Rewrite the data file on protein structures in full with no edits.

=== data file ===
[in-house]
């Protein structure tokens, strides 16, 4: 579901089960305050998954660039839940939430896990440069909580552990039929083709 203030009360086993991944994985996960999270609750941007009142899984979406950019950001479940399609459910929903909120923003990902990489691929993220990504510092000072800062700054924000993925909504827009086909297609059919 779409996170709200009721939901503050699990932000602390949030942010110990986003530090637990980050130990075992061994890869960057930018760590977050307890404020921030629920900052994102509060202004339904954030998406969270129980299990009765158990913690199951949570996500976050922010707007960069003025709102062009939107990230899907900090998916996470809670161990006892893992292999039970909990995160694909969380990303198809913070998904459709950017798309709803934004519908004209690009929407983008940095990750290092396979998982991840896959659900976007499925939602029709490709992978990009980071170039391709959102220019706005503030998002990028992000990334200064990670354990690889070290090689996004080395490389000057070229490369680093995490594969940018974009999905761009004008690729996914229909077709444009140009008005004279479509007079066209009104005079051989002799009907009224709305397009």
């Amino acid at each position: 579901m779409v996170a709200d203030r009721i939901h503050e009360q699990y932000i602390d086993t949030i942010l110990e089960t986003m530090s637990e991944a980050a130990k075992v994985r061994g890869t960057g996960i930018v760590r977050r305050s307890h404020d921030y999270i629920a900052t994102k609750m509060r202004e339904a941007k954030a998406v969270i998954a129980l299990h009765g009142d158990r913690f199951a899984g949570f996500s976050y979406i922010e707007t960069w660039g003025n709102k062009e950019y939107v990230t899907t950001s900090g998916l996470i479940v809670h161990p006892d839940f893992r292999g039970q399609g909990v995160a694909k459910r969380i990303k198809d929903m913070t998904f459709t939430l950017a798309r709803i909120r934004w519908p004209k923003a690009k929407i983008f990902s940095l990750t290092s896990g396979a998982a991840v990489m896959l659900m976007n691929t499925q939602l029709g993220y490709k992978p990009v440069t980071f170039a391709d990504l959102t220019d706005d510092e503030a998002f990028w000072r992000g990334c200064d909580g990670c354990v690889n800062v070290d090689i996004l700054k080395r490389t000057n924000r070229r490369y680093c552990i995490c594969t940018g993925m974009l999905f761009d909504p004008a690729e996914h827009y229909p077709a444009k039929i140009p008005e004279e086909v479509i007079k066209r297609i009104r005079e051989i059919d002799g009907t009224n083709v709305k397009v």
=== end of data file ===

[in-house]
């Protein structure tokens, strides 16, 4: 579901089960305050998954660039839940939430896990440069909580552990039929083709 203030009360086993991944994985996960999270609750941007009142899984979406950019950001479940399609459910929903909120923003990902990489691929993220990504510092000072800062700054924000993925909504827009086909297609059919 779409996170709200009721939901503050699990932000602390949030942010110990986003530090637990980050130990075992061994890869960057930018760590977050307890404020921030629920900052994102509060202004339904954030998406969270129980299990009765158990913690199951949570996500976050922010707007960069003025709102062009939107990230899907900090998916996470809670161990006892893992292999039970909990995160694909969380990303198809913070998904459709950017798309709803934004519908004209690009929407983008940095990750290092396979998982991840896959659900976007499925939602029709490709992978990009980071170039391709959102220019706005503030998002990028992000990334200064990670354990690889070290090689996004080395490389000057070229490369680093995490594969940018974009999905761009004008690729996914229909077709444009140009008005004279479509007079066209009104005079051989002799009907009224709305397009």
């Amino acid at each position: 579901m779409v996170a709200d203030r009721i939901h503050e009360q699990y932000i602390d086993t949030i942010l110990e089960t986003m530090s637990e991944a980050a130990k075992v994985r061994g890869t960057g996960i930018v760590r977050r305050s307890h404020d921030y999270i629920a900052t994102k609750m509060r202004e339904a941007k954030a998406v969270i998954a129980l299990h009765g009142d158990r913690f199951a899984g949570f996500s976050y979406i922010e707007t960069w660039g003025n709102k062009e950019y939107v990230t899907t950001s900090g998916l996470i479940v809670h161990p006892d839940f893992r292999g039970q399609g909990v995160a694909k459910r969380i990303k198809d929903m913070t998904f459709t939430l950017a798309r709803i909120r934004w519908p004209k923003a690009k929407i983008f990902s940095l990750t290092s896990g396979a998982a991840v990489m896959l659900m976007n691929t499925q939602l029709g993220y490709k992978p990009v440069t980071f170039a391709d990504l959102t220019d706005d510092e503030a998002f990028w000072r992000g990334c200064d909580g990670c354990v690889n800062v070290d090689i996004l700054k080395r490389t000057n924000r070229r490369y680093c552990i995490c594969t940018g993925m974009l999905f761009d909504p004008a690729e996914h827009y229909p077709a444009k039929i140009p008005e004279e086909v479509i007079k066209r297609i009104r005079e051989i059919d002799g009907t009224n083709v709305k397009v």